A little further up the road is Shete Boka Park, or Seven Inlet Park. You can hike or drive from one inlet to the next, then park and walk along built platforms until you reach the water. You’ll hear the impressive sound of the waves crashing before you see them. Monumental, 30-foot tall waves, swelling then colliding with the chiselled rock formations of the northeast coast, carving them imperceptibly further with each movement, spritzing the surroundings with salty droplets and instigating fleeting rainbows in their reflection. It is absolutely mesmerizing to watch and to listen on repeat to the ocean engaging in this tireless and endless dance. Boka Tabla, the first inlet, is the most dramatic and and put me in a meditative state. Shete Boka Park is also an egg laying spot for three species of turtles.
SNORKEL AND/OR DIVE
I have been to some pretty wonderful places on this planet–hello French Polynesia!–and I feel like the snorkelling in Curaçao is up there with the best of them. The island protects its waters and reefs, which creates true underwater wonderlands. You can stick your head underwater anywhere and observe hundreds of tropical fish. I have never had so much fun snorkelling. I am not a diver but if you are, there are over 70 dive spots in Curaçao for all levels, whether you want to learn or you’re an expert honed your skills. Come prepared with all the equipment you’ll need, especially if they’re customized like a prescription mask, for example (I own one and wouldn’t see anything if I had to dive with a regular rented mask). You can also rent everything you need at one of the many dive centres. You can do a lot of shore diving without ever having to get on a boat or go on one of the many organized excursions. And of course, the highlight of my snorkelling on Curaçao was swimming with turtles. Read all about that magical experience.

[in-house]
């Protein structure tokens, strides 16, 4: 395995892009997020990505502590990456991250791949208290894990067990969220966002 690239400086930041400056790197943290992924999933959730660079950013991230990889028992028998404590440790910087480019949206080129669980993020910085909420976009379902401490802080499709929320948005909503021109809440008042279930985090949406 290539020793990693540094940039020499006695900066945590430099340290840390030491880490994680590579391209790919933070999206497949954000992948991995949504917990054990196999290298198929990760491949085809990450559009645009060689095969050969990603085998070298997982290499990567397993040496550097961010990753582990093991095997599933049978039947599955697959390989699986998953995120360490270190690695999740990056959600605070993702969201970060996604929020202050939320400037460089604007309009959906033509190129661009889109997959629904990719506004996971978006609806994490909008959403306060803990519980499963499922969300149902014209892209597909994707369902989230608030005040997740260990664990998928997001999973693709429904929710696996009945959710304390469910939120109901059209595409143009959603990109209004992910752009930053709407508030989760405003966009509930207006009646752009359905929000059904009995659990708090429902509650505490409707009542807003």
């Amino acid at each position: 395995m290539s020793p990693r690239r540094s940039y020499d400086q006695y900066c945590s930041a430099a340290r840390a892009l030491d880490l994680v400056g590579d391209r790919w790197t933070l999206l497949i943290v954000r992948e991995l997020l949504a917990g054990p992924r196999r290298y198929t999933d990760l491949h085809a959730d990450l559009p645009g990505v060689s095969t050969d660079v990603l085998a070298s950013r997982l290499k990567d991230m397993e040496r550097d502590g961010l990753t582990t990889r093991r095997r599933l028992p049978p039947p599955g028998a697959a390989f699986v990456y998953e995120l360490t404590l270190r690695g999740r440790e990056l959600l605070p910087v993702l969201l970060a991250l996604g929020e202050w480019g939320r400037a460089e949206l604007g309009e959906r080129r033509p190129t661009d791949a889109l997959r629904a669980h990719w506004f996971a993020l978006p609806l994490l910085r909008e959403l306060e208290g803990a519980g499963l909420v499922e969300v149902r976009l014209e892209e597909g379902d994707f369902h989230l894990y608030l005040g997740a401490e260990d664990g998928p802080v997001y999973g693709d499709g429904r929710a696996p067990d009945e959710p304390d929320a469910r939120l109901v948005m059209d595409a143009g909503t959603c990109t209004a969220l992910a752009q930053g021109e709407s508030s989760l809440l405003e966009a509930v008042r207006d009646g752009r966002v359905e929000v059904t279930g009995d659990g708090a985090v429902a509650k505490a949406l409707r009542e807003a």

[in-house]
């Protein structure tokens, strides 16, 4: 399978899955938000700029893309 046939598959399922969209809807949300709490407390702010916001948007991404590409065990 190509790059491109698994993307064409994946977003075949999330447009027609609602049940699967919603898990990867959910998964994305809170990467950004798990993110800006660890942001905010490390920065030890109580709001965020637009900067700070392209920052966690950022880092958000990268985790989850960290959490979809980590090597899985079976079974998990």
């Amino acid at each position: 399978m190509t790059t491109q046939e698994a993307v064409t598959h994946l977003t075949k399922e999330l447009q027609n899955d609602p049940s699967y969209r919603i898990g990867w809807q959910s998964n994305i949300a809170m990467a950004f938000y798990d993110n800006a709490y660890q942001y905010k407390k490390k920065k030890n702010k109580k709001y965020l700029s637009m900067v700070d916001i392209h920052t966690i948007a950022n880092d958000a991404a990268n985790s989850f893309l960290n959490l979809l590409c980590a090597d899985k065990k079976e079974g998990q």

AND A FEW MORE THINGS
There are so many other things to enjoy on the island of Curaçao. You can visit some of the forts such as Fort Beekenburg or Fort Amsterdam, both built as part of the fortifications to protect the city. Curaçao is an art loving island with many museum and galleries worth visiting such as the Curaçao Museum, the Museum Kurá Hulanda or the Nena Sanchez Gallery. You can also visit the ostrich farm, aquarium, botanical gardens or one of the many historical landhuis (plantations). I really wanted to spend a day at sea and on Klein Curaçao (little Curaçao), a small uninhabited island off the coast of the main island, but didn’t have time to do so, which only means that I’ll just have to go back.
Click here to read my article on why you should go to Curaçao for your next vacation.